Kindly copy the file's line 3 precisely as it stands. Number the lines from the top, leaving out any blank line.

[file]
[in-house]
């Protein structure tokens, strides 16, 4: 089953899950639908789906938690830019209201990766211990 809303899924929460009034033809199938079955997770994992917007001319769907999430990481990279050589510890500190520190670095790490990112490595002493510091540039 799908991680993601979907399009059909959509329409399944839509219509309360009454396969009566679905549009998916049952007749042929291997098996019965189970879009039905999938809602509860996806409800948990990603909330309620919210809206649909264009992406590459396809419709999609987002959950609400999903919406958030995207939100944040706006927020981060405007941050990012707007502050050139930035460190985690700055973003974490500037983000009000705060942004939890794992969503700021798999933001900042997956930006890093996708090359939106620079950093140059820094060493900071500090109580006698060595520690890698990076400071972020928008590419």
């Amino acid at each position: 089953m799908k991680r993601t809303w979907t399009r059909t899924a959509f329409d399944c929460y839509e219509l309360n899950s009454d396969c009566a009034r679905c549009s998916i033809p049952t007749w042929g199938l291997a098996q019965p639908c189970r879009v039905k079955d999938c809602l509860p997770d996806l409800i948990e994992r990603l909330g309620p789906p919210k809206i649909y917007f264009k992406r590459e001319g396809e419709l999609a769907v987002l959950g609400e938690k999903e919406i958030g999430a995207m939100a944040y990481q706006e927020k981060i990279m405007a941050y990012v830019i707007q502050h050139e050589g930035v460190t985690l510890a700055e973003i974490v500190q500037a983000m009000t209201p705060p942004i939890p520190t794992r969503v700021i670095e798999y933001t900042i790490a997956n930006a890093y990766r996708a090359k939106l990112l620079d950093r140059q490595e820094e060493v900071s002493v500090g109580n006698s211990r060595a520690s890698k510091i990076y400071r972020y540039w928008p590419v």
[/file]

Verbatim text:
């Amino acid at each position: 089953m799908k991680r993601t809303w979907t399009r059909t899924a959509f329409d399944c929460y839509e219509l309360n899950s009454d396969c009566a009034r679905c549009s998916i033809p049952t007749w042929g199938l291997a098996q019965p639908c189970r879009v039905k079955d999938c809602l509860p997770d996806l409800i948990e994992r990603l909330g309620p789906p919210k809206i649909y917007f264009k992406r590459e001319g396809e419709l999609a769907v987002l959950g609400e938690k999903e919406i958030g999430a995207m939100a944040y990481q706006e927020k981060i990279m405007a941050y990012v830019i707007q502050h050139e050589g930035v460190t985690l510890a700055e973003i974490v500190q500037a983000m009000t209201p705060p942004i939890p520190t794992r969503v700021i670095e798999y933001t900042i790490a997956n930006a890093y990766r996708a090359k939106l990112l620079d950093r140059q490595e820094e060493v900071s002493v500090g109580n006698s211990r060595a520690s890698k510091i990076y400071r972020y540039w928008p590419v």